Mozilla has abandoned the Windows 8 version of its Firefox browser just before its scheduled debut. The decision is being justified on the grounds of low adoption and poor prospects.
Writing on the Mozilla Blog, Johnathan Nightingale, Vice President of Firefox said:
The team is solid and did good work, but shipping a 1.0 version, given the broader context we see for the Metro platform, would be a mistake.
He goes on to outline some of the history of the project and why it seemed a good idea when it was started in late 2012 - which explains the Metro moniker since that is what Microsoft were still calling its new Windows 8 interface at that time.
The timing is important - it was a point at which most people assumed Windows 8 would be a success and to stay in the browser game Mozilla needed a browser that worked under WinRT.
As Nightingale now states:
... it looked like the next battleground for the Web. Windows is a massive ecosystem and Microsoft pushes its new platforms hard.
So putting Firefox on this platform it seemed worth the effort - even though without help from Microsoft it meant trying to fathom the inner working of its hybrid platform from the outside, a task which the Mozilla team tackled with enthusiasm.
Back in March 2012 we reported Mozilla developer Brian Bondy explaining the ambitious idea:
Unlike Metro applications, Metro style enabled desktop browsers have the ability to run outside of the Metro sandbox. Meaning not only can we build a browser, but we can build a powerful browser which gives an experience equal to that of a classic Desktop browser [that should] have access to most Win32 API and the entire new WinRT API.
Two years on Nightingale refers to the uphill struggle that the team tackled:
At first, it looked like we would be locked out completely. We eventually broke open Metro (though never the RT line of ARM-based products) and we got to work.
At the end of last year Bondy, having brought us the ABCs Of Firefox Dev In Easy Videos, left Mozilla and joined Khan Academy but whether or how this impinged on the scrapping Firefox Metro is unknown. The decision is explained solely in terms of Windows 8/8.1 dismal adoption which Nightingale charitably describes as "pretty flat". He does have interesting statistics to back this up:
On any given day we have, for instance, millions of people testing pre-release versions of Firefox desktop, but we’ve never seen more than 1000 active daily users in the Metro environment.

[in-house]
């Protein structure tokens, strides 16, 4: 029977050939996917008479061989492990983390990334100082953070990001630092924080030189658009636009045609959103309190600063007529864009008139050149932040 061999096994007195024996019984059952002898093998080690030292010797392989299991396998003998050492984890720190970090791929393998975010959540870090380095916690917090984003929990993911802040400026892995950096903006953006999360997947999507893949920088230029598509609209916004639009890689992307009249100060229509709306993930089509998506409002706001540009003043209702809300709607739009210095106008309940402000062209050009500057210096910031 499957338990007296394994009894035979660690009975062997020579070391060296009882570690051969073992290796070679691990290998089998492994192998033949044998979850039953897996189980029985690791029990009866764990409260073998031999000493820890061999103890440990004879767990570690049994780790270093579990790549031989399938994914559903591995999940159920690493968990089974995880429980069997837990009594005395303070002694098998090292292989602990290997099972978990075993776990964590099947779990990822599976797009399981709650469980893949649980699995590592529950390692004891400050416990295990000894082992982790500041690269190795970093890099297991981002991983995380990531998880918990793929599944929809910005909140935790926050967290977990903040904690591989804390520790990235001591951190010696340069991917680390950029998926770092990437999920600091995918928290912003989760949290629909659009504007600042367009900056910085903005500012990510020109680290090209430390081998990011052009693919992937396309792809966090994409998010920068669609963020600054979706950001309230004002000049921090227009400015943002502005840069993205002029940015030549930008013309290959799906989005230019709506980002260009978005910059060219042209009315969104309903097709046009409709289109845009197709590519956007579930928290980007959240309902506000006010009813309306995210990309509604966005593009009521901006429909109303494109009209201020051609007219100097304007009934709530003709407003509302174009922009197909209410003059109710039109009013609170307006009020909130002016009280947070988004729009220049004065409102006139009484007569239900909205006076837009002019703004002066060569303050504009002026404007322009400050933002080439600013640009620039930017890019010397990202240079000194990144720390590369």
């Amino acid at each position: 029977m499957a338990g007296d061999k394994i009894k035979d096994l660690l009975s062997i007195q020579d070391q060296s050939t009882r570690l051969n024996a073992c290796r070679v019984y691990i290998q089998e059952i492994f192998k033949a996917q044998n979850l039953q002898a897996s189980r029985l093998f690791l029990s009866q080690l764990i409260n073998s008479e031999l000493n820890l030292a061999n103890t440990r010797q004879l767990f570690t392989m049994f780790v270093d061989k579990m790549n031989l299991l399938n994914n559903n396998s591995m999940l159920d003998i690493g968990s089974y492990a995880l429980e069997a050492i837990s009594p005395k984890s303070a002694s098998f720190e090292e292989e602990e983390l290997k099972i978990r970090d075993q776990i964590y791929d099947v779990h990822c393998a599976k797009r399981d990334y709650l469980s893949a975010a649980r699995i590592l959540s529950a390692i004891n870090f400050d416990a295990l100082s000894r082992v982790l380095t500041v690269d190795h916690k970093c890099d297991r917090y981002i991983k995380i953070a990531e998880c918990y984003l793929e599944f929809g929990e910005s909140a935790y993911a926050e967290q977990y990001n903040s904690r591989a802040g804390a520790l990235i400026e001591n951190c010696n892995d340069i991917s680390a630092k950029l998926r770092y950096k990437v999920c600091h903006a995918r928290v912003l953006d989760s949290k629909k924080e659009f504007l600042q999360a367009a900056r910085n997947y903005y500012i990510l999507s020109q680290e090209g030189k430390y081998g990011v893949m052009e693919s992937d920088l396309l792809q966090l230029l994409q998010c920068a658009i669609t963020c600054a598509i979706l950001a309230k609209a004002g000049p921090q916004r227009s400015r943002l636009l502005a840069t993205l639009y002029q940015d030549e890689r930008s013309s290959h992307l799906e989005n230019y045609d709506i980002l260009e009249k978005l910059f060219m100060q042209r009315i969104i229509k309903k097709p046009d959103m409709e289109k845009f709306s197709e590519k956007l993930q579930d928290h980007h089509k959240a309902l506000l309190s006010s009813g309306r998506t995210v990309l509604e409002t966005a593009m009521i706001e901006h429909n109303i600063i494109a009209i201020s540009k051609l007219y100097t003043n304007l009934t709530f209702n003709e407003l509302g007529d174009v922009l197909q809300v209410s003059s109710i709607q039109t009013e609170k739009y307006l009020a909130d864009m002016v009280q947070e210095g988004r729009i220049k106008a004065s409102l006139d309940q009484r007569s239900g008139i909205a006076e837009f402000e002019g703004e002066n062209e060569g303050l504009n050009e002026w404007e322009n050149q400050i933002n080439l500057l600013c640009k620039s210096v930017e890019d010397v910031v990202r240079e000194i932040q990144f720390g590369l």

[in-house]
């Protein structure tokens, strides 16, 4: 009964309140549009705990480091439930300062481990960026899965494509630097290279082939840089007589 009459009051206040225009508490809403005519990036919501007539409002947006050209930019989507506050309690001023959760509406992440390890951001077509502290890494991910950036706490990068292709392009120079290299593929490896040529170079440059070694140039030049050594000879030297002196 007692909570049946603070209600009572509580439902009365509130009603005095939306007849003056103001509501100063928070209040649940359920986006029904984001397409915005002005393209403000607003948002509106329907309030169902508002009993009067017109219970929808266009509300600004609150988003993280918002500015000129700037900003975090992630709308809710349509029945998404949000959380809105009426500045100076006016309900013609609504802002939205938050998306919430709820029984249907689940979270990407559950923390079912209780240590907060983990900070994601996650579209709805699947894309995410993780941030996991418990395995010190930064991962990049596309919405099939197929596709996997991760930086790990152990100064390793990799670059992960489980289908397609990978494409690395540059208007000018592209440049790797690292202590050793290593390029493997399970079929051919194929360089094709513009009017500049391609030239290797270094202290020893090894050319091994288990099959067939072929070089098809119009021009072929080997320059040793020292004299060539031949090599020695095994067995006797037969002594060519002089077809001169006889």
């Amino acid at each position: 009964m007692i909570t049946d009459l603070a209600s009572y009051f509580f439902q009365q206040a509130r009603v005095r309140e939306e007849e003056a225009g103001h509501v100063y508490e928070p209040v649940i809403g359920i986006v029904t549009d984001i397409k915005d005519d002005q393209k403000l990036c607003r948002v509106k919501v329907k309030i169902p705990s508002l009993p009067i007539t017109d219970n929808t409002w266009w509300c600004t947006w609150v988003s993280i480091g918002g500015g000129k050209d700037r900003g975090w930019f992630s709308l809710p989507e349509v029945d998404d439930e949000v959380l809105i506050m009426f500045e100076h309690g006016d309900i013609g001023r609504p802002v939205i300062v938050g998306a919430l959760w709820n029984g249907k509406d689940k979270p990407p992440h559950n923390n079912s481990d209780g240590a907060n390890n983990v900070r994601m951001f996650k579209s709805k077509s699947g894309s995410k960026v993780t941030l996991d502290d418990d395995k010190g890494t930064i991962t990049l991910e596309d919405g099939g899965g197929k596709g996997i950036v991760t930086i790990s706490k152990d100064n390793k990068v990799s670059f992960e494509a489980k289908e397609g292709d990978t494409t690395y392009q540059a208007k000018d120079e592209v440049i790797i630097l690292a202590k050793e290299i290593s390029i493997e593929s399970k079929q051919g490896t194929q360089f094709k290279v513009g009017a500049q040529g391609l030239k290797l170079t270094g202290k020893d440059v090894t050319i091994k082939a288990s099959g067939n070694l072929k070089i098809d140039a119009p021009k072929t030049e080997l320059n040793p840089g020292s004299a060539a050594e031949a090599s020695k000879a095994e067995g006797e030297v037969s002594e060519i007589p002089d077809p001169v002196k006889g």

So even though Version 1.0 of Firefox Metro wasn't far from being production ready it was anticipated that due to lack of testing it simply wasn't worth the additional effort.
It is difficult to work out who are the losers in this situation.
Clearly the users of Window 8/8.1 no longer have a choice of Firefox as a browser that works under the Desktop and WinRt environments - however they can still and do opt to user Firefox and Chrome on the desktop. This leaves IE as the only browser that will run on the desktop and under WinRT and the only browser that will run on Windows RT the ARM version of the OS.
Is this what Microsoft wants? At the moment probably, but the fact that Mozilla's action makes clear that the platform it seeks to have sole control over is negligible puts things into context.
On the other hand, for Mozilla it seems to be the correct, if somewhat overdue, decision and appears to be part of a new resolve to focus it efforts on its core concerns. Just a week previously Mozilla announced ceasing in-house development of its single sign-on project, Persona, again to concentrate its efforts elsewhere.
The blog post from Mozilla's Identity team Transitioning Persona to Community Ownership explained:
Persona received less adoption than we were hoping for by this point. ...Meanwhile, Firefox and Firefox OS need a suite of integrated services (Sync, Marketplace, Find My Device) backed by a common account system (a “Firefox Account”). We believe that these needs are more time sensitive, and thus higher priority, than Persona.
Mozilla has large but not inexhaustible resources and opening up new areas such as Firefox OS is very nearly more than it can manage.